Three Questions is an initiative to share the value that our faculty, students, and others in the UNT community derive from using the Unique Collections at UNT Libraries.
1. How important are Unique Collections in your teaching, learning or research?
The unique collections hosted on UNT’s Digital Library were essential to my academic success in a variety of ways. I began working as a student assistant at Eagle Commons Library in the summer of 2014. My job has been to create and revise the metadata for Congressional Research Service Reports. So in that sense, the opportunity to work on the collection actually helped fund my education. However, as I began to grow more familiar with the collection I realized how useful the CRS reports could be in regards to research for school projects. From that point on, there were very few essays or articles I wrote in which I didn’t directly cite, or at least find other key sources by using the Digital Library and the CRS reports.
2. How have Unique Collections changed the way you approach your research, teaching or learning?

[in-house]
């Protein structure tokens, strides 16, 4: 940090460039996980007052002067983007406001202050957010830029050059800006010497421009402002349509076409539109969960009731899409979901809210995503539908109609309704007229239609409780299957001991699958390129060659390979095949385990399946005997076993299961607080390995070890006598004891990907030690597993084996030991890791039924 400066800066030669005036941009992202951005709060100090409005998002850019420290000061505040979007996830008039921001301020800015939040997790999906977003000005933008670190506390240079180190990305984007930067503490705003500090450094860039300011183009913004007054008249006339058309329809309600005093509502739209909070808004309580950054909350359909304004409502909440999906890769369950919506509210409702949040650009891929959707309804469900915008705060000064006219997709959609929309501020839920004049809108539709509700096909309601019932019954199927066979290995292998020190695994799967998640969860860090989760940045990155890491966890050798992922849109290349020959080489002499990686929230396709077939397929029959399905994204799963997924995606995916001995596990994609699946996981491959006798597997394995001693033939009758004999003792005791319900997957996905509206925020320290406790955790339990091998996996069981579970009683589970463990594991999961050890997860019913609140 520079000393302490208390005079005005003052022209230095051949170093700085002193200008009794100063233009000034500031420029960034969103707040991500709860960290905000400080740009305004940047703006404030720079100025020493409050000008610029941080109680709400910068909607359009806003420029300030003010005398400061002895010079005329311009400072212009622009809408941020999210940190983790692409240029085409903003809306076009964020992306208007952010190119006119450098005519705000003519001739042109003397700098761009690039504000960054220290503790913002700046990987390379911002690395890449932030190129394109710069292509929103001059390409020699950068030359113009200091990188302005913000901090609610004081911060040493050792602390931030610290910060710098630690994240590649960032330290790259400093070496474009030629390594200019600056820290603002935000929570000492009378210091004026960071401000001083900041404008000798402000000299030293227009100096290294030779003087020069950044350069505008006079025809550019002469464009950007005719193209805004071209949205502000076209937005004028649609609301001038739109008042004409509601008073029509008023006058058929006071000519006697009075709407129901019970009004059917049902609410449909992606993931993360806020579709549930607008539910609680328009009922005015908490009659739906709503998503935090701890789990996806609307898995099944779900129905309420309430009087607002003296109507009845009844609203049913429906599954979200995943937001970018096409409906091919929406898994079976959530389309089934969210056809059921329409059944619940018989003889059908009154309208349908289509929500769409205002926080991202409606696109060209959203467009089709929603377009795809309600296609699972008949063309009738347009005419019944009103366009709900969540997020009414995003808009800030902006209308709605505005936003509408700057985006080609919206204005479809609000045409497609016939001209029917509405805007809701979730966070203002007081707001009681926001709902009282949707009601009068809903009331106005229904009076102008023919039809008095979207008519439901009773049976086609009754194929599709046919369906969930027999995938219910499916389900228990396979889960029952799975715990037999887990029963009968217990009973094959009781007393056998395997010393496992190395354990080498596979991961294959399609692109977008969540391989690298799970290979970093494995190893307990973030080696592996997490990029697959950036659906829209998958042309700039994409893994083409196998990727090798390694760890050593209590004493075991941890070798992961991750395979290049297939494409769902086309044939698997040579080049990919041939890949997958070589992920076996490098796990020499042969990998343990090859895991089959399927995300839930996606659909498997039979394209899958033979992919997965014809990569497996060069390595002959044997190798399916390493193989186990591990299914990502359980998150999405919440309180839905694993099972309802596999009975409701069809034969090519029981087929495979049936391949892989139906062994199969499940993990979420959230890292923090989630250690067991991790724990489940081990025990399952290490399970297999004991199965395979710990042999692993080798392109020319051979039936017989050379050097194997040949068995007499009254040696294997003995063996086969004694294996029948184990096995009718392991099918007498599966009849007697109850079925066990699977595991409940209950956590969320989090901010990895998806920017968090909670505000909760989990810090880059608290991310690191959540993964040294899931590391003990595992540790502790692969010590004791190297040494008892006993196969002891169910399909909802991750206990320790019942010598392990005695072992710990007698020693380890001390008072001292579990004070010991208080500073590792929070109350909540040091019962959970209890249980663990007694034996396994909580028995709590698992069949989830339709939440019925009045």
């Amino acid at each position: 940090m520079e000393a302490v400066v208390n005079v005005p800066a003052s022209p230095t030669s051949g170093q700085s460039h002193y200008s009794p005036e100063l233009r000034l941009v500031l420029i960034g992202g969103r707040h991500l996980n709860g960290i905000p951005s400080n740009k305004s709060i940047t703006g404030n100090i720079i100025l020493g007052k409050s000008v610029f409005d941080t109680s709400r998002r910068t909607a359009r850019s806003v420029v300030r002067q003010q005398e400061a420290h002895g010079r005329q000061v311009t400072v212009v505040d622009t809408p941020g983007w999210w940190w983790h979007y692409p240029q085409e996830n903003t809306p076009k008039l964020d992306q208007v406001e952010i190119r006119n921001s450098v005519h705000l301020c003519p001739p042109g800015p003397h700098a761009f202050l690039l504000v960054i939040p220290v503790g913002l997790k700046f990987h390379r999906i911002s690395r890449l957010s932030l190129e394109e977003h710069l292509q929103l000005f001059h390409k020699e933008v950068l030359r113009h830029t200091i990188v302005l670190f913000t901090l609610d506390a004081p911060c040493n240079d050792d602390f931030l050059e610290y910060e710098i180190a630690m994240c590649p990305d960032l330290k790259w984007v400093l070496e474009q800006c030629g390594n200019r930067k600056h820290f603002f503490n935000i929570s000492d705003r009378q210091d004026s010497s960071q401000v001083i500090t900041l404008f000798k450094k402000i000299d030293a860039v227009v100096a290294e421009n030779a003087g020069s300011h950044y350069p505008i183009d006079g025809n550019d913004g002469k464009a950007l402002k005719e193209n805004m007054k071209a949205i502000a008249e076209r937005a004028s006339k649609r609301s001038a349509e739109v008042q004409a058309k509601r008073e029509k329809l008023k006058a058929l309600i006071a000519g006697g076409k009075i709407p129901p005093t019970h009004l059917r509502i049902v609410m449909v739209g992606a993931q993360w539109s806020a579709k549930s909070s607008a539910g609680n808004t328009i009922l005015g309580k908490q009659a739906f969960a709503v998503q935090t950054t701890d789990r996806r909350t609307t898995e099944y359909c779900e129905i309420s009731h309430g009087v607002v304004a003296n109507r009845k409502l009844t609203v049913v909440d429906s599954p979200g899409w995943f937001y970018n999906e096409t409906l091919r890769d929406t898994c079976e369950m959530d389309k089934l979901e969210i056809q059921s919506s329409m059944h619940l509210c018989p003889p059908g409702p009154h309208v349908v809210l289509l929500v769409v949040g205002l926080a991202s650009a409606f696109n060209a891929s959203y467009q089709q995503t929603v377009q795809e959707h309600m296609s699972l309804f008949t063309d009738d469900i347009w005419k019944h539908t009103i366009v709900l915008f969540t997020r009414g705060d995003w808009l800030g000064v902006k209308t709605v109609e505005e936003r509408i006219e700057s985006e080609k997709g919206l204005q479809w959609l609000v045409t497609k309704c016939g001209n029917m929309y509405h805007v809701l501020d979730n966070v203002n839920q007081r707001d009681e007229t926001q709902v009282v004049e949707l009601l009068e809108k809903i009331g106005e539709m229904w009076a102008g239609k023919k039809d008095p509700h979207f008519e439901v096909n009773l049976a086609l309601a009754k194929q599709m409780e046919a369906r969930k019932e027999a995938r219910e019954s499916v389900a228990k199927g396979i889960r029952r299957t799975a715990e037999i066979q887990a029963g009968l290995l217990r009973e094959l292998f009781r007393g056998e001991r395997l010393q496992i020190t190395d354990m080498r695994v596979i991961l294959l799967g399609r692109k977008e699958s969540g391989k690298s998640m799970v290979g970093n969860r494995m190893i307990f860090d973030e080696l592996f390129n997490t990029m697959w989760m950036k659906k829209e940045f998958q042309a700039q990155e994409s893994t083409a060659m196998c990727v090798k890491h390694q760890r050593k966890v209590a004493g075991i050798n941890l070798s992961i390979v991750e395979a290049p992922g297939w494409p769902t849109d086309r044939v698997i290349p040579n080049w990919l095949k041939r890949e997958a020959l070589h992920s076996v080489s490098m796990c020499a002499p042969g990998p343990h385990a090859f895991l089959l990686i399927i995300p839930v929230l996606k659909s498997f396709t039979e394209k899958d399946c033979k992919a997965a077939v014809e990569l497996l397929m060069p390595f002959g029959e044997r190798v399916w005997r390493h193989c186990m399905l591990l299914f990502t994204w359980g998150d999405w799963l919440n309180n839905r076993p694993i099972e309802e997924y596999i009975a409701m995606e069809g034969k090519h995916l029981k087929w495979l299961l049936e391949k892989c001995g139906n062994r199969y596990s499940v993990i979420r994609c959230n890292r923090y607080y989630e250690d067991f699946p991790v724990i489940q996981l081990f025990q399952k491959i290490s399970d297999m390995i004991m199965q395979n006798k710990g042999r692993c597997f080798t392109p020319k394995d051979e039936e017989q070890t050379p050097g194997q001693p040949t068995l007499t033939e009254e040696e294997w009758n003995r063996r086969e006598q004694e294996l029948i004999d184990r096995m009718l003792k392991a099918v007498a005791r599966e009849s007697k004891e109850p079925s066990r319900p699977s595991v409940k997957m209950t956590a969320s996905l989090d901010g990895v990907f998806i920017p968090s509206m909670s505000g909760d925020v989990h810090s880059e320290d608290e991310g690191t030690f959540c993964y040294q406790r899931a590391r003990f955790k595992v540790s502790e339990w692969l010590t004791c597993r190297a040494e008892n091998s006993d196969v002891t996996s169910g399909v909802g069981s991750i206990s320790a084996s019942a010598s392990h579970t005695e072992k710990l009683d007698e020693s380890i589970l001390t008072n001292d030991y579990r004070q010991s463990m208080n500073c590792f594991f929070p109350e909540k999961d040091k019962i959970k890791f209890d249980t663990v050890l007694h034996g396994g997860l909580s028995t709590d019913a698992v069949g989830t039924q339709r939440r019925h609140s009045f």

As someone who studies news media and political science you would think this would have been a no brainer for me, but having access to the CRS Reports really helped expand my understanding of just how many facets of our everyday life are directly affected by public policy. It also gave me a better understanding of the history of the political climate and public opinion surrounding important policy issues like social security, welfare, trade agreements, counterterrorism, and environmental protection. Now when tasked with a writing project, my brain often goes to policy first as a frame for understanding social issues, rather than the other way around.
3. What do you want others to know about your research?
This isn’t so much about me personally, but I want to let everyone know that UNT’s Unique Collections, both physical and digital can be great resources even if you don’t have a specific goal or task in mind. There have been several times where I found creative inspiration while just idly perusing all the interesting documents available in various collections. There’s something very entertaining about skimming through old maps, outdated UNT magazines, and other documents that shine a light on what life used to be like here in Denton and beyond.
Breylin Becton is a recent graduate from UNT’s Mayborn School of Journalism. He graduated with a BA in Journalism with a focus in broadcast and a minor in political science. He is a self-avowed public radio/podcast nerd.